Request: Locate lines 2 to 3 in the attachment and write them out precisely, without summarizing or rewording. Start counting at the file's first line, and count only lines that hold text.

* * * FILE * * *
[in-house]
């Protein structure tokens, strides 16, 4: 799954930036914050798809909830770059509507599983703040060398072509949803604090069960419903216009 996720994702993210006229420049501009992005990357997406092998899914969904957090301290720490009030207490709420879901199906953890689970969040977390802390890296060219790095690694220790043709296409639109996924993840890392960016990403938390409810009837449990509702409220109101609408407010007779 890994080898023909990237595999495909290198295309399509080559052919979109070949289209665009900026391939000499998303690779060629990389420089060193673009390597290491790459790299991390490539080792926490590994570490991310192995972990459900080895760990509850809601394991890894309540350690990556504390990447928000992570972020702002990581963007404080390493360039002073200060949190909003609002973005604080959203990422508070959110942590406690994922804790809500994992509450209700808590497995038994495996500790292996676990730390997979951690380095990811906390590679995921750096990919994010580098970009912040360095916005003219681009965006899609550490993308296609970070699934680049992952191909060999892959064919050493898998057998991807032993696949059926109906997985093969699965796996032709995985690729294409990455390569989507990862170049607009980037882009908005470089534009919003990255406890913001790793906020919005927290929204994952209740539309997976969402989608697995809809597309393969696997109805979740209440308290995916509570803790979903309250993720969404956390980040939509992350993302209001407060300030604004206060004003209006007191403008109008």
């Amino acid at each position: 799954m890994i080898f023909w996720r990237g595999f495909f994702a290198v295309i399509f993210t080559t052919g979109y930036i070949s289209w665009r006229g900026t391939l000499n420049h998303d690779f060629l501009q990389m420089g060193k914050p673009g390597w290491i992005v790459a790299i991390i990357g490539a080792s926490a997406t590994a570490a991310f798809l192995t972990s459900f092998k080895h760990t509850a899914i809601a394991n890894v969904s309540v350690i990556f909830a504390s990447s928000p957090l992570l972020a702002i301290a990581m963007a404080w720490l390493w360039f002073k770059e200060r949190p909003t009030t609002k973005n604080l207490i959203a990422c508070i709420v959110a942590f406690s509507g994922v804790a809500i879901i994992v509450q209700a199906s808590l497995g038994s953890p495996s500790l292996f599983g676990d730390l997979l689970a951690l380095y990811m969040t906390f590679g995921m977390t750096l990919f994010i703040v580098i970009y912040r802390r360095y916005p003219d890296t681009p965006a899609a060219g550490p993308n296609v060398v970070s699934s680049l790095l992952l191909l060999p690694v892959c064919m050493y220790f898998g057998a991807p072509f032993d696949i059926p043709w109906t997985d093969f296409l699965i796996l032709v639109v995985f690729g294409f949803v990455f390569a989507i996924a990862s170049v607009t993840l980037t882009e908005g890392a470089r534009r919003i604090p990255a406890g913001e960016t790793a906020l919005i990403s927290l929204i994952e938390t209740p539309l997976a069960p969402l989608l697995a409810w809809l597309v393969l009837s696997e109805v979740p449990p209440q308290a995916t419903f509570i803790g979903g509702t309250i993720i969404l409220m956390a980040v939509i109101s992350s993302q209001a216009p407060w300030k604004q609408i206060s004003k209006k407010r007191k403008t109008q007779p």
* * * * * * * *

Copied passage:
């Protein structure tokens, strides 16, 4: 799954930036914050798809909830770059509507599983703040060398072509949803604090069960419903216009 996720994702993210006229420049501009992005990357997406092998899914969904957090301290720490009030207490709420879901199906953890689970969040977390802390890296060219790095690694220790043709296409639109996924993840890392960016990403938390409810009837449990509702409220109101609408407010007779 890994080898023909990237595999495909290198295309399509080559052919979109070949289209665009900026391939000499998303690779060629990389420089060193673009390597290491790459790299991390490539080792926490590994570490991310192995972990459900080895760990509850809601394991890894309540350690990556504390990447928000992570972020702002990581963007404080390493360039002073200060949190909003609002973005604080959203990422508070959110942590406690994922804790809500994992509450209700808590497995038994495996500790292996676990730390997979951690380095990811906390590679995921750096990919994010580098970009912040360095916005003219681009965006899609550490993308296609970070699934680049992952191909060999892959064919050493898998057998991807032993696949059926109906997985093969699965796996032709995985690729294409990455390569989507990862170049607009980037882009908005470089534009919003990255406890913001790793906020919005927290929204994952209740539309997976969402989608697995809809597309393969696997109805979740209440308290995916509570803790979903309250993720969404956390980040939509992350993302209001407060300030604004206060004003209006007191403008109008």
């Amino acid at each position: 799954m890994i080898f023909w996720r990237g595999f495909f994702a290198v295309i399509f993210t080559t052919g979109y930036i070949s289209w665009r006229g900026t391939l000499n420049h998303d690779f060629l501009q990389m420089g060193k914050p673009g390597w290491i992005v790459a790299i991390i990357g490539a080792s926490a997406t590994a570490a991310f798809l192995t972990s459900f092998k080895h760990t509850a899914i809601a394991n890894v969904s309540v350690i990556f909830a504390s990447s928000p957090l992570l972020a702002i301290a990581m963007a404080w720490l390493w360039f002073k770059e200060r949190p909003t009030t609002k973005n604080l207490i959203a990422c508070i709420v959110a942590f406690s509507g994922v804790a809500i879901i994992v509450q209700a199906s808590l497995g038994s953890p495996s500790l292996f599983g676990d730390l997979l689970a951690l380095y990811m969040t906390f590679g995921m977390t750096l990919f994010i703040v580098i970009y912040r802390r360095y916005p003219d890296t681009p965006a899609a060219g550490p993308n296609v060398v970070s699934s680049l790095l992952l191909l060999p690694v892959c064919m050493y220790f898998g057998a991807p072509f032993d696949i059926p043709w109906t997985d093969f296409l699965i796996l032709v639109v995985f690729g294409f949803v990455f390569a989507i996924a990862s170049v607009t993840l980037t882009e908005g890392a470089r534009r919003i604090p990255a406890g913001e960016t790793a906020l919005i990403s927290l929204i994952e938390t209740p539309l997976a069960p969402l989608l697995a409810w809809l597309v393969l009837s696997e109805v979740p449990p209440q308290a995916t419903f509570i803790g979903g509702t309250i993720i969404l409220m956390a980040v939509i109101s992350s993302q209001a216009p407060w300030k604004q609408i206060s004003k209006k407010r007191k403008t109008q007779p």